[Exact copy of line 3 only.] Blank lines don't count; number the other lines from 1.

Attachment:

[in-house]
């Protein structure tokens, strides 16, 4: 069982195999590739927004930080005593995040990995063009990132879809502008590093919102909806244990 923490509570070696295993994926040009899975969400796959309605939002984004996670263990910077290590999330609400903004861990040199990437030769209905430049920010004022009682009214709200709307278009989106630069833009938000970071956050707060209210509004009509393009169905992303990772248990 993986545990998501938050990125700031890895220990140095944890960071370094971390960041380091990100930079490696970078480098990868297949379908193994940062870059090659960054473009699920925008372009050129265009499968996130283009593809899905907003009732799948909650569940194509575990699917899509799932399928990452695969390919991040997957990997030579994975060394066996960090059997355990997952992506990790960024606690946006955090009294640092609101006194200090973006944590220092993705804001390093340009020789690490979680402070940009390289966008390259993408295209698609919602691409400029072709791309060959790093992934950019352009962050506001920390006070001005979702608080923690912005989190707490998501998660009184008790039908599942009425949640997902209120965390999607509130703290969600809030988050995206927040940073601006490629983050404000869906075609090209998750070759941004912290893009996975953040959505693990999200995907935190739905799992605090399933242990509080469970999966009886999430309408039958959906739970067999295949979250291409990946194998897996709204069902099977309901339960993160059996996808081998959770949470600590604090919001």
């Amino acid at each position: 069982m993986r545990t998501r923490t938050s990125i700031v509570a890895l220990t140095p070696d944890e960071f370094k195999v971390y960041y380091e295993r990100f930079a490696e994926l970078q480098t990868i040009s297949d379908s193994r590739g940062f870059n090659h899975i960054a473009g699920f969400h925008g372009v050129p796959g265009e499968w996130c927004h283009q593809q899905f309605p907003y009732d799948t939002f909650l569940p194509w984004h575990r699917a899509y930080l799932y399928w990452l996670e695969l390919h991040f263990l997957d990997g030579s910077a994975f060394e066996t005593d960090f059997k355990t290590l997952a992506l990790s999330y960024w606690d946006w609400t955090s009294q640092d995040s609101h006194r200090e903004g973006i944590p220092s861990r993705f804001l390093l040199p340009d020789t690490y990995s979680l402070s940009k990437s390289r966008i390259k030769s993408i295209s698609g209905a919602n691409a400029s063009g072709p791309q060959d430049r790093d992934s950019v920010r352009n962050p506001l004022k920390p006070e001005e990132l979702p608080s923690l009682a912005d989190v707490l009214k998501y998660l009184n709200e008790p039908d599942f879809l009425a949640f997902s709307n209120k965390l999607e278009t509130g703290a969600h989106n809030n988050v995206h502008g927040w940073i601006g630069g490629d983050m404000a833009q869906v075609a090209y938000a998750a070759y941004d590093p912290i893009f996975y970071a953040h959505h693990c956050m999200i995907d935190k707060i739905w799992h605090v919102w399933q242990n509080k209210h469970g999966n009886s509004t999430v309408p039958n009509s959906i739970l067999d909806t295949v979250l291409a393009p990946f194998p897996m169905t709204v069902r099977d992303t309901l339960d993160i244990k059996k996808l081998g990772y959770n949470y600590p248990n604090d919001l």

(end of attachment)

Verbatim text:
């Amino acid at each position: 069982m993986r545990t998501r923490t938050s990125i700031v509570a890895l220990t140095p070696d944890e960071f370094k195999v971390y960041y380091e295993r990100f930079a490696e994926l970078q480098t990868i040009s297949d379908s193994r590739g940062f870059n090659h899975i960054a473009g699920f969400h925008g372009v050129p796959g265009e499968w996130c927004h283009q593809q899905f309605p907003y009732d799948t939002f909650l569940p194509w984004h575990r699917a899509y930080l799932y399928w990452l996670e695969l390919h991040f263990l997957d990997g030579s910077a994975f060394e066996t005593d960090f059997k355990t290590l997952a992506l990790s999330y960024w606690d946006w609400t955090s009294q640092d995040s609101h006194r200090e903004g973006i944590p220092s861990r993705f804001l390093l040199p340009d020789t690490y990995s979680l402070s940009k990437s390289r966008i390259k030769s993408i295209s698609g209905a919602n691409a400029s063009g072709p791309q060959d430049r790093d992934s950019v920010r352009n962050p506001l004022k920390p006070e001005e990132l979702p608080s923690l009682a912005d989190v707490l009214k998501y998660l009184n709200e008790p039908d599942f879809l009425a949640f997902s709307n209120k965390l999607e278009t509130g703290a969600h989106n809030n988050v995206h502008g927040w940073i601006g630069g490629d983050m404000a833009q869906v075609a090209y938000a998750a070759y941004d590093p912290i893009f996975y970071a953040h959505h693990c956050m999200i995907d935190k707060i739905w799992h605090v919102w399933q242990n509080k209210h469970g999966n009886s509004t999430v309408p039958n009509s959906i739970l067999d909806t295949v979250l291409a393009p990946f194998p897996m169905t709204v069902r099977d992303t309901l339960d993160i244990k059996k996808l081998g990772y959770n949470y600590p248990n604090d919001l």